Such an interspecies spirituality guides Melanie L. Harris’ concept of ecowomanism, which presents an ethics of care and solidarity between black women and nature beyond mother-child relationships. She states:
The comparable ways in which black women’s bodies have been treated unfairly, and exploited throughout history, and the ways in which the body of the earth has suffered through pollution, overuse of resources, and general exploitation reveal alarming intersections of oppression that black women and the earth have suffered….In addition to honoring the beautiful connection that black women have with the earth, and as the earth (earthlings) and as shared creators, black women have a particular historical experience of suffering with and as the earth.19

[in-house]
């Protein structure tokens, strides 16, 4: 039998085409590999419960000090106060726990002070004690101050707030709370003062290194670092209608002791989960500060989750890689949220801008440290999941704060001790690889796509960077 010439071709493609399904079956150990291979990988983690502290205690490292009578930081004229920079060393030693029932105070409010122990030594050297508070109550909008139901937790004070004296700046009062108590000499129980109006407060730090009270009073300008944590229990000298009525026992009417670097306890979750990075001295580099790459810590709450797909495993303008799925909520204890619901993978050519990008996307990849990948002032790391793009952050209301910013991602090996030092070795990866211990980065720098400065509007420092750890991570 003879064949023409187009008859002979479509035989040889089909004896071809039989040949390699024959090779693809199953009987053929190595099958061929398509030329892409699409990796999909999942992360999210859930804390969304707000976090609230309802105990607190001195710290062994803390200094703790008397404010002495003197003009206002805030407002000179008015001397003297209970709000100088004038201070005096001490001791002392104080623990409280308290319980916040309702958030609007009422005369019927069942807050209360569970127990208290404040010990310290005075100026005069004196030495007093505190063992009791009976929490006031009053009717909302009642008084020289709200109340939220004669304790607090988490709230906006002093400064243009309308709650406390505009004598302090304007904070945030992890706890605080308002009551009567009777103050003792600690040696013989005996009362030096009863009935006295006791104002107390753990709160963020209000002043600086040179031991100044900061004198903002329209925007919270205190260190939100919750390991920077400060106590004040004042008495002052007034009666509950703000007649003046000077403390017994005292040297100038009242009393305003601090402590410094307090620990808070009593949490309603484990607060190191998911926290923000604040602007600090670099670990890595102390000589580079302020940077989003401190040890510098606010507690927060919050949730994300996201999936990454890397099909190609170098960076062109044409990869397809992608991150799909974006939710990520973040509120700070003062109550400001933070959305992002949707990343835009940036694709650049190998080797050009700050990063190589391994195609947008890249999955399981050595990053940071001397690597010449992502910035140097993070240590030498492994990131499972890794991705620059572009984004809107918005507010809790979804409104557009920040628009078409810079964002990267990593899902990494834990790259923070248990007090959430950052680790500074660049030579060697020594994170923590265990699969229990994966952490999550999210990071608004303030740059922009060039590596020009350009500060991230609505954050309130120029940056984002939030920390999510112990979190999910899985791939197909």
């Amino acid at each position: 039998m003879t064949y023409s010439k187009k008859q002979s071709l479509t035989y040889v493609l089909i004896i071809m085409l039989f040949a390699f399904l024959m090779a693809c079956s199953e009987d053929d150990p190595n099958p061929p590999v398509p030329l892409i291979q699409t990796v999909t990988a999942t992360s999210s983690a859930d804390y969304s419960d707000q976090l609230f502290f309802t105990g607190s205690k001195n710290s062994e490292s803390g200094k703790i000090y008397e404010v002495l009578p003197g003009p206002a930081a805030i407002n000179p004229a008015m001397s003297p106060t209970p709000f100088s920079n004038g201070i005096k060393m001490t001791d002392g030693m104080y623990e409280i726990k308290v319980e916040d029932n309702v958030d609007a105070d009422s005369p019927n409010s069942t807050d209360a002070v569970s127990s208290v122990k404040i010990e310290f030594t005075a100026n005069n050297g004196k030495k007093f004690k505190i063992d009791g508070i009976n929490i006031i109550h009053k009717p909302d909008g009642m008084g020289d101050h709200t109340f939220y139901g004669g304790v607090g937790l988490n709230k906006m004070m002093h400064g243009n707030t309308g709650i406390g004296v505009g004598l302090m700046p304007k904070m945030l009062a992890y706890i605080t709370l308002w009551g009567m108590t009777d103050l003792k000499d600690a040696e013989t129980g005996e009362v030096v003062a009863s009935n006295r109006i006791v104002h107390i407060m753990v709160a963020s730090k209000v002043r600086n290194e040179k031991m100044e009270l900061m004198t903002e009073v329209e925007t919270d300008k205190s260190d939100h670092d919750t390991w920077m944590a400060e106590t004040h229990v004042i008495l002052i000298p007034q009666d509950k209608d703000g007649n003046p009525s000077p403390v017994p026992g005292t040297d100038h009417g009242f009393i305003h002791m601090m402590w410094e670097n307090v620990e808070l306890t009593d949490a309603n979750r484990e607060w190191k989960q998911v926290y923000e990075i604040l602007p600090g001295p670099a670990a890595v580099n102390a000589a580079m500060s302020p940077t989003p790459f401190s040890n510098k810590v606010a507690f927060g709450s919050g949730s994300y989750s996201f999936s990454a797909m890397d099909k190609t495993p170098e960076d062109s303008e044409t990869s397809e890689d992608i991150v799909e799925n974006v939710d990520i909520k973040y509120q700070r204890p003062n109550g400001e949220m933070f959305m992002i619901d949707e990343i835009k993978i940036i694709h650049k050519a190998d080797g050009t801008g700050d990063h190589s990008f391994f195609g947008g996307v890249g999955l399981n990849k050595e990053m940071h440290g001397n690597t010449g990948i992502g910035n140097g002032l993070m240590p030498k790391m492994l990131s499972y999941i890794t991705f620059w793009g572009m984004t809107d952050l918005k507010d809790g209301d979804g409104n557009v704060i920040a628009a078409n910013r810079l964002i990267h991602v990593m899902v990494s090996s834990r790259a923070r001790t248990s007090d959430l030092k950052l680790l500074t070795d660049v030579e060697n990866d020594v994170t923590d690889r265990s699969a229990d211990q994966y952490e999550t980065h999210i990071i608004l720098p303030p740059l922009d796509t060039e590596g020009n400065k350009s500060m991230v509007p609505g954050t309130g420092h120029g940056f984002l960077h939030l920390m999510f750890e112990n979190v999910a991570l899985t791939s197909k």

Indeed, as the effects of accelerationist, consumptive practices of the earth’s resources disproportionately affect low-income people of color and disabled people, such marginalized communities have been forced to align themselves with the planet in ways normative bodies have not been called to do. Disabled people have historically been viewed as closer to animal than to human, positioning them as more available to injury.20 Black and Indigenous bodies have likewise experienced Eurocentric associations to nature, manifesting through violence and stereotype. But as environmental collapse pulls more of us into a leveled, vulnerable “closeness” to nature, how can we ensure black, disabled, Indigenous, and low-income communities—whose knowledge of climate change is vast and valuable—lead movements toward a different future? Pumzi, as a radically intersectional film, calls us to imagine such a space. It insists on a future, on life, on critical difference, and on interspecies care. It exemplifies a tomorrow that is not free of suffering, but one in where suffering is harnessed for radical visions of female-led, Afrocentric, eco-conscious possibilities.